Coffey Park Elegy: Santa Rosa Writer Recalls the Spirit of a Lost Neighborhood

For a national audience, they were often called the “Wine Country fires” and accompanied by images heavy on flames and smoke threatening the vineyard idyll. But Santa Rosa’s Coffey Park neighborhood is a stark reminder that the fire burned across class lines.

Aerial photos of Coffey Park’s 1,347 homes reduced to ash say it all — the it-could-happen-anywhere destruction of a typical American suburb, relatable to everyone in the country. In the week after the fire, drone footage of postal service trucks delivering mail to Coffey Park’s burned-down houses dominated Facebook feeds, and story after story poured in from residents who lost everything.

Coffey Park was a close-knit community, one square mile in all, bounded to the west by farmland, to the east by Highway 101. Most of its two- and three-bedroom houses were built from the same handful of blueprints copied and flipped and replicated, over and over, to cut costs for first-time homebuyers. Living in them were families from diverse ethnic backgrounds — white, Latino, Vietnamese, black, Filipino, American Indian.

And while the neighborhood was often referred to in news reports as working class, Coffey Park’s history shows a demographic climbing the rungs of the economic ladder. To know just how deep those hard-working middle-class roots run, one only has to go back to the 1980s, when much of the neighborhood was built.

Growing up in Coffey Park back then meant going to Kmart, which shared its giant building with a discount grocery store, Rainbow Foods. Both catered to lower incomes — particularly the Kmart in those days, with a robust layaway counter and a cheap cafeteria with brown plastic paneling. On weekends, your family ate at The Big Yellow House, a restaurant behind Kmart with a simple menu served both upstairs and downstairs.

To the north sat one of the area’s first McDonald’s restaurants, with seating for kids inside a giant plastic train car, and to the south sat Polynesian Village, a restaurant with a live hula show. Farther south stood the two-story King’s Office Supplies, selling staplers and three-ring binders — and even offering typewriter repair — before Office Depot came to town.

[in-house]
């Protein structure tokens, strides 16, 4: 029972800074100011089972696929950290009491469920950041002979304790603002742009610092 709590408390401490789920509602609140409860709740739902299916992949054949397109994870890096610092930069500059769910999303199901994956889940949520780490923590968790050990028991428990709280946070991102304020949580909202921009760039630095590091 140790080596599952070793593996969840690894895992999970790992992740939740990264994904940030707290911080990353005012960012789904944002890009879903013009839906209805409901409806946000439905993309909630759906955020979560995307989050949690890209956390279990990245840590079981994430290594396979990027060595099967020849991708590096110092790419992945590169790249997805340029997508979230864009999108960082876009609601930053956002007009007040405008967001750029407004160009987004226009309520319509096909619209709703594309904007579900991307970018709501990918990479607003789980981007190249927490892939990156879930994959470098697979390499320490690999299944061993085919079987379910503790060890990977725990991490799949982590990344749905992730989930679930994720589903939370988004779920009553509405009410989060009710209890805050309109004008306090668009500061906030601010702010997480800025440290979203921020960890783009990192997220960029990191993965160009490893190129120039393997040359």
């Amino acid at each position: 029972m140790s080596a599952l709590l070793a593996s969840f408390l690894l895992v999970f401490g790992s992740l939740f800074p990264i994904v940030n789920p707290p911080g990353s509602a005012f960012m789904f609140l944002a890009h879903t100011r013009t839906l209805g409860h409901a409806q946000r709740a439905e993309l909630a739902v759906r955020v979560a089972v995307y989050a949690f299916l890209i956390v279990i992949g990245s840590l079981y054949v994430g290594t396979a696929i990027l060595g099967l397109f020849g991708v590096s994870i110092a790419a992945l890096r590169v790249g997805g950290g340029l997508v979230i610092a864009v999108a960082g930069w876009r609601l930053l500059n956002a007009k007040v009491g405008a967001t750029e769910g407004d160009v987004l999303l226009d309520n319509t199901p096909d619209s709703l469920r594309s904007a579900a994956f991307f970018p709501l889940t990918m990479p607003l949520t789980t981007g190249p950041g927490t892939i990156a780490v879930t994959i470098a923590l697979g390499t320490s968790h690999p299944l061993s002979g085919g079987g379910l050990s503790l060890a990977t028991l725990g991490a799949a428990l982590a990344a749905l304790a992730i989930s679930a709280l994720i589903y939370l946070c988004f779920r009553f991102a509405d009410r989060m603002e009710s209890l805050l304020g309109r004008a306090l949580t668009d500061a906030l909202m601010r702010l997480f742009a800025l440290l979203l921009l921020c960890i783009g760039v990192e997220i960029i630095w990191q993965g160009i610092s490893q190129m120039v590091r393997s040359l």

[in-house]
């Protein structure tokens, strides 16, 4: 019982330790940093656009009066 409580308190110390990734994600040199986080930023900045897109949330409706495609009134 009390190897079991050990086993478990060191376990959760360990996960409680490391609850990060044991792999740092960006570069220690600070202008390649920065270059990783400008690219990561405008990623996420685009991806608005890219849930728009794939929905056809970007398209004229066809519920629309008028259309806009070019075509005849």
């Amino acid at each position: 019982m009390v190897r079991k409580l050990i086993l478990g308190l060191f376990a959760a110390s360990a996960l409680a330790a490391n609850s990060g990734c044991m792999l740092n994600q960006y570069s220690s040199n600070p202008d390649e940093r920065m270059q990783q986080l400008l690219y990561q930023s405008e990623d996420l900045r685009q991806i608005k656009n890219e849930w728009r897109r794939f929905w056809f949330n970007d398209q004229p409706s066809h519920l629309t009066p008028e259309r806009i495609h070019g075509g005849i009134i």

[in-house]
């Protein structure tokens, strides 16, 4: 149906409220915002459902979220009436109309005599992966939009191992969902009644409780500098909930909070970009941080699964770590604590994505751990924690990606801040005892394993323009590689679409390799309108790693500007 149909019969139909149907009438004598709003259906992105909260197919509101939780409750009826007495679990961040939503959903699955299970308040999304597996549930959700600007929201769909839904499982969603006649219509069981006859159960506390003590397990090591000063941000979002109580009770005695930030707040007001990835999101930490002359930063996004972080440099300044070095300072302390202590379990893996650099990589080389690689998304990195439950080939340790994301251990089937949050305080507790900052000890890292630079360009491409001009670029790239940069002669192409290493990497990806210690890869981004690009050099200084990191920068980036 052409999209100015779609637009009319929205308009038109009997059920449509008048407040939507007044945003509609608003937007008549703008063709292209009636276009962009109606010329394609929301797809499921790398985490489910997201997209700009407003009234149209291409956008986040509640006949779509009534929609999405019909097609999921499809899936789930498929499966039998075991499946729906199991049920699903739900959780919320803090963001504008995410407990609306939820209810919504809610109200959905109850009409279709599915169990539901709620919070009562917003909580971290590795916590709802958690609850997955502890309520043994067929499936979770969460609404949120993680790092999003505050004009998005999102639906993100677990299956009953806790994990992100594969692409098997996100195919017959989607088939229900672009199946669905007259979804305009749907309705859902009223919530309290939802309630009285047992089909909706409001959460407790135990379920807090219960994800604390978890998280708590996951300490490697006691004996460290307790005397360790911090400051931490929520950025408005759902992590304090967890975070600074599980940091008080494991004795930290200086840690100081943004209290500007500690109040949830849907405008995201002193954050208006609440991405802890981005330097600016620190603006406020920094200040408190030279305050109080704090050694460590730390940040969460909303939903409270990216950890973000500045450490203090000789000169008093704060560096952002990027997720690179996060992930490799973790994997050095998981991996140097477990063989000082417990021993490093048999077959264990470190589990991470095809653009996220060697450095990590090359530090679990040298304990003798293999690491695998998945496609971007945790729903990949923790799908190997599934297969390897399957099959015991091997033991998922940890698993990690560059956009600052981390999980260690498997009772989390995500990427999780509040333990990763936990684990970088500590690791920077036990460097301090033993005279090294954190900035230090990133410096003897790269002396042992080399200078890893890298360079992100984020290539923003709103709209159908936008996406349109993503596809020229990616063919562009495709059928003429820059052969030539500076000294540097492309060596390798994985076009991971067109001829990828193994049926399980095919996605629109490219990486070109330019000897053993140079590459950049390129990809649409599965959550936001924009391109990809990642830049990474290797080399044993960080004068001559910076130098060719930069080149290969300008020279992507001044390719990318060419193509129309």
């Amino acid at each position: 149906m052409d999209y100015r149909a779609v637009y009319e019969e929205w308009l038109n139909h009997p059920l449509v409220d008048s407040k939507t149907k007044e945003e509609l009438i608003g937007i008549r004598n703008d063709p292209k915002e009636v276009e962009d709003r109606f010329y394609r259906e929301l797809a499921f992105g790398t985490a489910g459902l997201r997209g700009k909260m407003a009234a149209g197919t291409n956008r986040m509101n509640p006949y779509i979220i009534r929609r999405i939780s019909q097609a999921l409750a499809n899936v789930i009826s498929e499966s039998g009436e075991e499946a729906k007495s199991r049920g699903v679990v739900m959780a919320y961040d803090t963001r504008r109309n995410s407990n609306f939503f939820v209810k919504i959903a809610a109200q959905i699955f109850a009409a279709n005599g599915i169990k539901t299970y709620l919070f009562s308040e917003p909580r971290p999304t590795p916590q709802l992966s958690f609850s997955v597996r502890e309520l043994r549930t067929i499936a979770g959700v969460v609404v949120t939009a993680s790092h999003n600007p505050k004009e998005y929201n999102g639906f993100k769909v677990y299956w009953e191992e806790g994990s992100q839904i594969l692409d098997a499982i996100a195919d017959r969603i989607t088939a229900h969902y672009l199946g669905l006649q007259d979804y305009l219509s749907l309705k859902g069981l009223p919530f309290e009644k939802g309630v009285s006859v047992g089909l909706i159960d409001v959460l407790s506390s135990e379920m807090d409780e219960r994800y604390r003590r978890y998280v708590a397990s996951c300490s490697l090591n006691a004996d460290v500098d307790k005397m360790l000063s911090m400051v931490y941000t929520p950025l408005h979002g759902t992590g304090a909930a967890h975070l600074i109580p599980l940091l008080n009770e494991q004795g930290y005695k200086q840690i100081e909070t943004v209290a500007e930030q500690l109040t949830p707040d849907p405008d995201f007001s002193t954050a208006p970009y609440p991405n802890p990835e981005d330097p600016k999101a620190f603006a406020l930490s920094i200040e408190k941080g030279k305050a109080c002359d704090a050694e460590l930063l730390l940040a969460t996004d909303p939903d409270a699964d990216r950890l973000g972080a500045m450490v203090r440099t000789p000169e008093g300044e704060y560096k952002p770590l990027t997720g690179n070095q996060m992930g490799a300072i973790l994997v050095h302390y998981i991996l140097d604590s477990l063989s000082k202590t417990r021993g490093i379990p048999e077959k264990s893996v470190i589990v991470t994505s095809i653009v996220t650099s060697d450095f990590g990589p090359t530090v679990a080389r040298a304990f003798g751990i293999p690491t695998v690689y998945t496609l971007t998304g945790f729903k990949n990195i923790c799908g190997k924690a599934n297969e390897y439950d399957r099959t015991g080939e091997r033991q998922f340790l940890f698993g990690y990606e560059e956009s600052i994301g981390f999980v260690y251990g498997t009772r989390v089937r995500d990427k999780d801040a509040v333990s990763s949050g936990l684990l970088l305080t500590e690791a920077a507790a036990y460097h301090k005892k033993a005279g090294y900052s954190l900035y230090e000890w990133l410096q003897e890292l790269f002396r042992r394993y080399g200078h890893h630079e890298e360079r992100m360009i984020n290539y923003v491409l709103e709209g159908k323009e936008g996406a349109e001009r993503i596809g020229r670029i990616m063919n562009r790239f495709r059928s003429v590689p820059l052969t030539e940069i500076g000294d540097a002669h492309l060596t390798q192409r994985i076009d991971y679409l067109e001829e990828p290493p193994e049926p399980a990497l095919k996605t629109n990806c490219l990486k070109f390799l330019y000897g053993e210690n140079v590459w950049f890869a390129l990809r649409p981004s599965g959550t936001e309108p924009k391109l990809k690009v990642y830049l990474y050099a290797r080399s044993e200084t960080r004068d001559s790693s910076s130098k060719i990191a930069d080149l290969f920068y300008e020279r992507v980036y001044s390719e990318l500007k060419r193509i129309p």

Repairing instead of replacing was a way for Coffey Park families to save money at Asien’s Appliance in the 1980s (still open today), right at the entrance to the neighborhood on Piner Road.

Just across the intersection stood the ultimate in cost-cutting retail: Bare Woods, a furniture store that sold unfinished, stain-it-yourself tables and chairs for those willing to try their hand at a paintbrush to save a buck or two.

Around the perimeter of Coffey Park, the area’s agricultural past still lingered. During pie season, one of your neighbors on the edge of the neighborhood might let you pick apples from their backyard orchard. Your mom might even send you out to the walnut trees on Piner Road to scoop up fallen fruit. At the end of Coffey Lane, you’d sometimes sneak onto the old farm equipment in the field, pretending to drive the tractors. Other kids used farm culture against you as an insult: You went to Comstock for junior high, and then to Piner, which everyone else in town called “the hick school.”

You didn’t have money for movies or the mall, so you’d rely on cheap thrills. That often meant riding your skateboard all day at the “Chicken Ditch,” a culvert of banked concrete across from Kentucky Fried Chicken. In the late summer when the tall grass turned to dry weeds, you and your friends would lift large sheets of cardboard from the dumpsters of B& L Glass to sled down the embankment at the Bicentennial Way overpass. Or you’d hitch a ride with an older sibling’s friend, and then go out to Barnes Road and drive the long, open, empty stretch at about 70 mph in the completely irresponsible time-honored high school drag-race tradition. (If you were brave, you’d continue onto San Miguel Drive, where a steep incline in the asphalt at the street’s railroad tracks would launch cars into the air.)

Of course, well before the fire, things had changed since those years when Coffey Park was built. Shakey’s Pizza, where you’d saved your quarters to play video games, got shuttered — as did the long-forgotten Taco Time next door, which sold 79-cent tater tots cleverly renamed “Mexi-Fries.” And Skool Daze — the former school-supply store where teachers bought pencils and chalk for class — turned into a gun and ammunition store.

Now, things have changed in ways we never expected. Coffey Park is a face of fires that did the unthinkable, leaping over Highway 101 and leveling a whole community. The cleanup here has begun and soon the rebuilding. Coffey Park will return.

There’s something in the soil here, an authenticity and no-nonsense approach to the everyday needs and concerns of Santa Rosans. Whatever it’s called, it can’t be taken away.

Looking for great Sonoma Magazine content in your inbox? Subscribe here

Read previous post:
Rising from the Ashes: Sonoma County Faces Long Road to Recovery Following the Fires

Scorched by deadly fires that displaced thousands, Sonoma County is faced with an unprecedented challenge as survivors look to recover...

Close